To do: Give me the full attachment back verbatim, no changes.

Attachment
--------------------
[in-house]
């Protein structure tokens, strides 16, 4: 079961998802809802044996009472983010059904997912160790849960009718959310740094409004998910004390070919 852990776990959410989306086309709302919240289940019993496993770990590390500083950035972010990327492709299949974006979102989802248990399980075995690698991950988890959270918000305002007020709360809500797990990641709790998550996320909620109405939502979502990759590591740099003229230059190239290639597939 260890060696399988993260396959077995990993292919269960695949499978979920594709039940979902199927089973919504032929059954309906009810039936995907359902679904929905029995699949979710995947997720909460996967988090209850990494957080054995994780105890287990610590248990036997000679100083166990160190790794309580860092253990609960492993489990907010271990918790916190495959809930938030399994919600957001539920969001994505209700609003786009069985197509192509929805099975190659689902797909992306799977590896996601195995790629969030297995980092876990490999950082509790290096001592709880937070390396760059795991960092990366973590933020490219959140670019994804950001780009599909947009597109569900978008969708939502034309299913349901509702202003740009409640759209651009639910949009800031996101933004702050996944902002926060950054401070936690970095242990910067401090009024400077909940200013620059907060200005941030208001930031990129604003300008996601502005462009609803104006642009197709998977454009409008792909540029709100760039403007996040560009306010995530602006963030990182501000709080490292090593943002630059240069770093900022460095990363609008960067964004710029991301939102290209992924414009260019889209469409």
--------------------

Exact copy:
[in-house]
């Protein structure tokens, strides 16, 4: 079961998802809802044996009472983010059904997912160790849960009718959310740094409004998910004390070919 852990776990959410989306086309709302919240289940019993496993770990590390500083950035972010990327492709299949974006979102989802248990399980075995690698991950988890959270918000305002007020709360809500797990990641709790998550996320909620109405939502979502990759590591740099003229230059190239290639597939 260890060696399988993260396959077995990993292919269960695949499978979920594709039940979902199927089973919504032929059954309906009810039936995907359902679904929905029995699949979710995947997720909460996967988090209850990494957080054995994780105890287990610590248990036997000679100083166990160190790794309580860092253990609960492993489990907010271990918790916190495959809930938030399994919600957001539920969001994505209700609003786009069985197509192509929805099975190659689902797909992306799977590896996601195995790629969030297995980092876990490999950082509790290096001592709880937070390396760059795991960092990366973590933020490219959140670019994804950001780009599909947009597109569900978008969708939502034309299913349901509702202003740009409640759209651009639910949009800031996101933004702050996944902002926060950054401070936690970095242990910067401090009024400077909940200013620059907060200005941030208001930031990129604003300008996601502005462009609803104006642009197709998977454009409008792909540029709100760039403007996040560009306010995530602006963030990182501000709080490292090593943002630059240069770093900022460095990363609008960067964004710029991301939102290209992924414009260019889209469409």